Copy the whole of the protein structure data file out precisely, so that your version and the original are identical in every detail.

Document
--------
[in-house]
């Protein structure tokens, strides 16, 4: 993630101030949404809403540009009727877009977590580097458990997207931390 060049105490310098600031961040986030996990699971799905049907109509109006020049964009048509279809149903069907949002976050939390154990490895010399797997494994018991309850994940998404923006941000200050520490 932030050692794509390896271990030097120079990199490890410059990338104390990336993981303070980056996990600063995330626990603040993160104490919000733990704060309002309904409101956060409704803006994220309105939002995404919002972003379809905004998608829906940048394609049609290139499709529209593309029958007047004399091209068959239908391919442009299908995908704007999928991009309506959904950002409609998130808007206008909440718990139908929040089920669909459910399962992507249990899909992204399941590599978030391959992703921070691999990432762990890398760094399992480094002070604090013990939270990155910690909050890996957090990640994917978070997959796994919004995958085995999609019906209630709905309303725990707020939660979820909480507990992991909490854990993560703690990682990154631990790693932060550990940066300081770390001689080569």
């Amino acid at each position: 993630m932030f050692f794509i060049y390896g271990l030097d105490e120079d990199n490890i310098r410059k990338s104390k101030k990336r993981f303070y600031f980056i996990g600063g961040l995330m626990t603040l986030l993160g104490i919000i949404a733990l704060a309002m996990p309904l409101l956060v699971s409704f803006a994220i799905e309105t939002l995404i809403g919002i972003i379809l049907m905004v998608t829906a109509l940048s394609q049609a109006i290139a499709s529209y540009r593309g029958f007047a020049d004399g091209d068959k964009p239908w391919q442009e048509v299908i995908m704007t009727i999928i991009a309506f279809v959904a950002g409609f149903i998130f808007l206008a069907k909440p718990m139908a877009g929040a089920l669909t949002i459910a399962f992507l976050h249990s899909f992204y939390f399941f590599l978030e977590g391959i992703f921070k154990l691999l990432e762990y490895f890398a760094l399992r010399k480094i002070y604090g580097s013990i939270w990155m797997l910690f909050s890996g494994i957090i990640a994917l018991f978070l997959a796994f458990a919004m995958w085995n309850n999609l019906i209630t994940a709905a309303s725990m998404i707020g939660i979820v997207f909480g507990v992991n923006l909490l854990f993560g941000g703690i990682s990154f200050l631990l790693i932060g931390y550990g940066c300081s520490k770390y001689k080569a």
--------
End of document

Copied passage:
[in-house]
């Protein structure tokens, strides 16, 4: 993630101030949404809403540009009727877009977590580097458990997207931390 060049105490310098600031961040986030996990699971799905049907109509109006020049964009048509279809149903069907949002976050939390154990490895010399797997494994018991309850994940998404923006941000200050520490 932030050692794509390896271990030097120079990199490890410059990338104390990336993981303070980056996990600063995330626990603040993160104490919000733990704060309002309904409101956060409704803006994220309105939002995404919002972003379809905004998608829906940048394609049609290139499709529209593309029958007047004399091209068959239908391919442009299908995908704007999928991009309506959904950002409609998130808007206008909440718990139908929040089920669909459910399962992507249990899909992204399941590599978030391959992703921070691999990432762990890398760094399992480094002070604090013990939270990155910690909050890996957090990640994917978070997959796994919004995958085995999609019906209630709905309303725990707020939660979820909480507990992991909490854990993560703690990682990154631990790693932060550990940066300081770390001689080569």
């Amino acid at each position: 993630m932030f050692f794509i060049y390896g271990l030097d105490e120079d990199n490890i310098r410059k990338s104390k101030k990336r993981f303070y600031f980056i996990g600063g961040l995330m626990t603040l986030l993160g104490i919000i949404a733990l704060a309002m996990p309904l409101l956060v699971s409704f803006a994220i799905e309105t939002l995404i809403g919002i972003i379809l049907m905004v998608t829906a109509l940048s394609q049609a109006i290139a499709s529209y540009r593309g029958f007047a020049d004399g091209d068959k964009p239908w391919q442009e048509v299908i995908m704007t009727i999928i991009a309506f279809v959904a950002g409609f149903i998130f808007l206008a069907k909440p718990m139908a877009g929040a089920l669909t949002i459910a399962f992507l976050h249990s899909f992204y939390f399941f590599l978030e977590g391959i992703f921070k154990l691999l990432e762990y490895f890398a760094l399992r010399k480094i002070y604090g580097s013990i939270w990155m797997l910690f909050s890996g494994i957090i990640a994917l018991f978070l997959a796994f458990a919004m995958w085995n309850n999609l019906i209630t994940a709905a309303s725990m998404i707020g939660i979820v997207f909480g507990v992991n923006l909490l854990f993560g941000g703690i990682s990154f200050l631990l790693i932060g931390y550990g940066c300081s520490k770390y001689k080569a």